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Archive for September 2009

whole wheat bagel

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From both of his fantastic baking book A Bakers Apprentice and Peter Reinhart’s Whole Grain Bread, what I wanted to bake at first was bagel, even though I never have been a big fan of it. Once in almost every other week, people brought in bagels from Einstein bagel located right across the street from the office, and I barely ate it. The beauty of bagel is that chewy texture, but I never like it.

However, I really wanted to bake myself at least once to see whether I can really achieve that chewiness or not. In addition, I thought that whole shaping and boiling process was pretty cool. So I tried white wheat version first, and the result was OK; it was definitely chewy, and also a little bit tough.

Once making the white wheat version to get the hang of it, I tried whole wheat version right away to see that whole wheat baking thing is really working. The result of white wheat version was kind of given, even though it was a bit more tougher than I had expected, since it was just standard process of baking. However, baking with whole wheat flour is a little bit of different story as it is believed that with whole wheat flour, developing gluten is a challenge. In fact, I have tried to bake quite a few whole wheat version of my baking repertoire by simple substituting as much as the half of white wheat flour into whole wheat one, and the result was without a doubt, drier and tougher. I really didn’t care about that driness and toughness, but always wondered how to make it better with better guidance.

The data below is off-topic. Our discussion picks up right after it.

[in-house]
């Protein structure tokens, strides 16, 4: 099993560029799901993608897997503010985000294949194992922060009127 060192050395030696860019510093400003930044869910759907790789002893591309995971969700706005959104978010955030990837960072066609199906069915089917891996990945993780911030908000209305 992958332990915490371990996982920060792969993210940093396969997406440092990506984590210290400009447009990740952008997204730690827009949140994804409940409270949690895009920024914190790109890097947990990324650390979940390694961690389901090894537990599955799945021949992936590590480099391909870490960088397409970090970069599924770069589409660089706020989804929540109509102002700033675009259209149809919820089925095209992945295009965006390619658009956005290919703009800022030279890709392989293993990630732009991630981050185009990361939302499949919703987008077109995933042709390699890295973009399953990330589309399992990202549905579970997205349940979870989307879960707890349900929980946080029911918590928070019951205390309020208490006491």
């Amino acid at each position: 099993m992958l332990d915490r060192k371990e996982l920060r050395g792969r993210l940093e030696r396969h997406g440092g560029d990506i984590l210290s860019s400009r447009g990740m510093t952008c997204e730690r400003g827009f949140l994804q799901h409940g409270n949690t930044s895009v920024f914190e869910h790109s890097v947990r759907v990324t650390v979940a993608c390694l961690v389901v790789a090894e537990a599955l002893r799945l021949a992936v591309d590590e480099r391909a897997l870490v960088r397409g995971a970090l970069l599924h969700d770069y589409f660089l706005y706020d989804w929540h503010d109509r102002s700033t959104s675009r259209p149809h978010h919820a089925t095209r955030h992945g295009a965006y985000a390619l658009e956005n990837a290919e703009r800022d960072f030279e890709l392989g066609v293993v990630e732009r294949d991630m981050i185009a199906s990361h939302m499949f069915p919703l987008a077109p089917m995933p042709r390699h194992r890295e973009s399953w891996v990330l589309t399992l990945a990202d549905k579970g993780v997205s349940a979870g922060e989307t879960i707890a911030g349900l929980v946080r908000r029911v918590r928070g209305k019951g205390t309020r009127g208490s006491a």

Finally, I could try with Peter Reinhart’s recipe for whole wheat bagel, and it was near disaster until I saw the final result. I really don’t feel like to elaborate the recipe here, since I will do it on my Korean blog, but I think I should mentioned that the dough was way too sticky than I had expected after mixing all the ingredients as the book directed, with that ‘delayed fermentation’ method, and I still can’t get why.

When I first tried white wheat version, the dough was extremely stiff so that the motor of my kitchenaid mixer was overload, and I ended up dividing the dough into  half to finish the kneading. Since  I had expected the whole wheat version would be the same as the book had indicated, I could not understand why the dough was like that; it was too sticky so that the devided dough could not retain its signature bagel shape after the second proofing. In fact, the dough did never form a ball after the second proof. It just collapsed. For the boiling, I had to reform the dough since it just could not retain its form.

Anyway, everything settled down after baking. Since the dough was very sticky, it turned out to be softer than the white wheat version I had baked before that, and tasted nice and nutty. For the topping, I put the coarsely chopped pecan I had kept in the fridge and it went very well with the flovor and texture of the bagel.

I ordered huge batch of domestic whole wheat flour and it is on the way, so I will bake more once I have them on my hands. I wonder domestic, not imported flour is the key of difference, as there can be difference in the ratio of gluten from in the flour.

And the other thing I should point out is that the baking time for whole wheat bagel is much longer than white wheat one. I had to underbake slightly than the book had indicated as I was afraid of buring the dough. I think I have to look at other recipes to  crosscheck.


Written by bluexmas

September 7, 2009 at 7:00 pm

Posted in Food-Others